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Medline ® Abstracts for References 1-3

of 'Vitamin D deficiency in adults: Definition, clinical manifestations, and treatment'

1
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Effect of aging on vitamin D stores and bone density in women.
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Tsai KS, Wahner HW, Offord KP, Melton LJ 3rd, Kumar R, Riggs BL
SO
Calcif Tissue Int. 1987;40(5):241.
 
It has been suggested that the decrease in vitamin D stores with aging is a contributory cause of age-related osteoporosis. We studied this question by measuring bone mineral density (BMD) of the mid-radius, distal radius, and lumbar spine assessed by single and dual photon absorptiometry in 122 women, aged 33-94 years, selected from a random sample of Rochester, MN residents. We measured serum 25-hydroxyvitamin D (25OHD), the major storage form of vitamin D, as well as 25OHD3 (representing both endogenous and exogenous sources of vitamin D), and 25OHD2 (representing only exogenous sources). Both baseline serum total 25OHD (r = -0.29, P less than 0.001) and the metabolite 25OHD3 (r = -0.41, P less than 0.001), were negatively associated with age at baseline. After adjusting for the effect of age by multiple regression analysis, there was no association between serum levels of 25OHD2, 25OHD3, or total 25OHD and BMD for any of the three skeletal scanning sites. Thus, in a northern American population we cannot demonstrate that reduced bioavailability of vitamin D plays a major role in age-related bone loss.
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PMID
2
TI
Influence of season and latitude on the cutaneous synthesis of vitamin D3: exposure to winter sunlight in Boston and Edmonton will not promote vitamin D3 synthesis in human skin.
AU
Webb AR, Kline L, Holick MF
SO
J Clin Endocrinol Metab. 1988;67(2):373.
 
Sunlight has long been recognized as a major provider of vitamin D for humans; radiation in the UVB (290-315 nm) portion of the solar spectrum photolyzes 7-dehydrocholesterol in the skin to previtamin D3, which, in turn, is converted by a thermal process to vitamin D3. Latitude and season affect both the quantity and quality of solar radiation reaching the earth's surface, especially in the UVB region of the spectrum, but little is known about how these influence the ability of sunlight to synthesize vitamin D3 in skin. A model has been developed to evaluate the effect of seasonal and latitudinal changes on the potential of sunlight to initiate cutaneous production of vitamin D3. Human skin or [3 alpha-3H]7-dehydrocholesterol exposed to sunlight on cloudless days in Boston (42.2 degrees N) from November through February produced no previtamin D3. In Edmonton (52 degrees N) this ineffective winter period extended from October through March. Further south (34 degrees N and 18 degrees N), sunlight effectively photoconverted 7-dehydrocholesterol to previtamin D3 in the middle of winter. These results quantify the dramatic influence of changes in solar UVB radiation on cutaneous vitamin D3 synthesis and indicate the latitudinal increase in the length of the "vitamin D winter" during which dietary supplementation of the vitaminmay be advisable.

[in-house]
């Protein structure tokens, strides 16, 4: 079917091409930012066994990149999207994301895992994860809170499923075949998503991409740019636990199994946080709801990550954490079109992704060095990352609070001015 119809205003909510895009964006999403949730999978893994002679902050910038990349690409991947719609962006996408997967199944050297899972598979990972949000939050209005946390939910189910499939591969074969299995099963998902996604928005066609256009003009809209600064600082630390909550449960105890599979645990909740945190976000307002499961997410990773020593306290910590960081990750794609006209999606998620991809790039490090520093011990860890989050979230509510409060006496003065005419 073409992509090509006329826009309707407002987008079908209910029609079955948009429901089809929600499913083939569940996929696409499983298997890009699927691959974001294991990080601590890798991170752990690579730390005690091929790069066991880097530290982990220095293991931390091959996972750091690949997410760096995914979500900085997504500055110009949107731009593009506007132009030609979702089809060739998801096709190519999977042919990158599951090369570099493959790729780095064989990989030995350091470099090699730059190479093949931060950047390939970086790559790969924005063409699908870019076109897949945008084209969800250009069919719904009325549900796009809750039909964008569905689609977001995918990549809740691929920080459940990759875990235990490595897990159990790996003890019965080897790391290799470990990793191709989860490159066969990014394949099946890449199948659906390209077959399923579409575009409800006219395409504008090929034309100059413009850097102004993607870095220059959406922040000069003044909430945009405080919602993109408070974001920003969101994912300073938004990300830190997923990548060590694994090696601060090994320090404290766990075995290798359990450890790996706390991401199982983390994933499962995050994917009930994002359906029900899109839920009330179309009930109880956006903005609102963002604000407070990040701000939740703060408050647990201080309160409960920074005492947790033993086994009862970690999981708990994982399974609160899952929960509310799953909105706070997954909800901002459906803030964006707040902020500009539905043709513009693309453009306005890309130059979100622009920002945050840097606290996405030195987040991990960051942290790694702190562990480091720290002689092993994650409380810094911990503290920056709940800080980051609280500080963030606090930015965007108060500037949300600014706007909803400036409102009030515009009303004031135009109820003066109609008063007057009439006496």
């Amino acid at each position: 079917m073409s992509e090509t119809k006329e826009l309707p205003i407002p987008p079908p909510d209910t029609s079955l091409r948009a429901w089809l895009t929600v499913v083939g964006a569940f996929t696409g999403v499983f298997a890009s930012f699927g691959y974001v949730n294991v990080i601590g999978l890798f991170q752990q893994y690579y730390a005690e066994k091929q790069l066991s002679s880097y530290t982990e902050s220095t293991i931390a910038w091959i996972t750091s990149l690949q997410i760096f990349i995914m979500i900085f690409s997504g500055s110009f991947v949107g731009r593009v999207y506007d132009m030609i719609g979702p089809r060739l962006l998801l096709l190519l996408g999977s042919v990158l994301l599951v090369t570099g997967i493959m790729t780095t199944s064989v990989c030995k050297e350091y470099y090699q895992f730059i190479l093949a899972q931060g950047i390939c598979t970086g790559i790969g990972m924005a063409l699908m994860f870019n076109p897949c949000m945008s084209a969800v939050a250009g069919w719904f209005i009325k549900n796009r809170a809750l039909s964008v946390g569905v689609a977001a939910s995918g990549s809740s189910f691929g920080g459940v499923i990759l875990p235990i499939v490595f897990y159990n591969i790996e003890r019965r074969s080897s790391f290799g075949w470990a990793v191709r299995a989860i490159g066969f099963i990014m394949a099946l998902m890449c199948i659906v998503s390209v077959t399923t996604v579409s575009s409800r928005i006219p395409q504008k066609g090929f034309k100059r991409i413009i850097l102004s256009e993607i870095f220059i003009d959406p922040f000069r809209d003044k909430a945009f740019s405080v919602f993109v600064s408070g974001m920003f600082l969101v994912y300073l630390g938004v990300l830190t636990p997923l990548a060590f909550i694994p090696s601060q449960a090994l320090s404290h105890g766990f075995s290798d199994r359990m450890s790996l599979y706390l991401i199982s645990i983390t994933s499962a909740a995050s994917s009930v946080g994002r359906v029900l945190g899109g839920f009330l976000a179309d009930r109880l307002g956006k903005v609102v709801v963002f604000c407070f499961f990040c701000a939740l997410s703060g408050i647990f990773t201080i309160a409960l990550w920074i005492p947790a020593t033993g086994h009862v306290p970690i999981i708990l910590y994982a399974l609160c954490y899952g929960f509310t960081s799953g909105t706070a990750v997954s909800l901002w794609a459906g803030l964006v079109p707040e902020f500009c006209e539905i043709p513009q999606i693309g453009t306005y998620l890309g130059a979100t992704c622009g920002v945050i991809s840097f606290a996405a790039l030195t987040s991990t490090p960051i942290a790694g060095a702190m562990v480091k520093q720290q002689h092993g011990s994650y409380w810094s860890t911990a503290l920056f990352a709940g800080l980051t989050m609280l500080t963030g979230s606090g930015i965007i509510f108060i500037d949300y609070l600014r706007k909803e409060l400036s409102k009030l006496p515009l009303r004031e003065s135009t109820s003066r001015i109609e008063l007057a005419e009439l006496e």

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Vitamin D, Skin, and Bone Research Laboratory, Boston University Medical School, Massachusetts 02118.
PMID
3
TI
Aging decreases the capacity of human skin to produce vitamin D3.
AU
MacLaughlin J, Holick MF
SO
J Clin Invest. 1985;76(4):1536.
 
An evaluation of surgically obtained skin (age range, 8-92 yr) revealed that there is an age-dependent decrease in the epidermal concentrations of provitamin D3 (7-dehydrocholesterol). To ascertain that aging indeed decreased the capacity of human skin to produce vitamin D3, some of the skin samples were exposed to ultraviolet radiation and the content of previtamin D3 was determined in the epidermis and dermis. The epidermis in the young and older subjects was the major site for the formation of previtamin D3, accounting for greater than 80% of the total previtamin D3 that was produced in the skin. A comparison of the amount of previtamin D3 produced in the skin from the 8- and 18-yr-old subjects with the amount produced in the skin from the 77- and 82-yr-old subjects revealed that aging can decrease by greater than twofold the capacity of the skin to produce previtamin D3. Recognition of this difference may be extremely important for the elderly, who infrequently expose a small area of skin to sunlight and who depend on this exposure for their vitamin D nutritional needs.
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PMID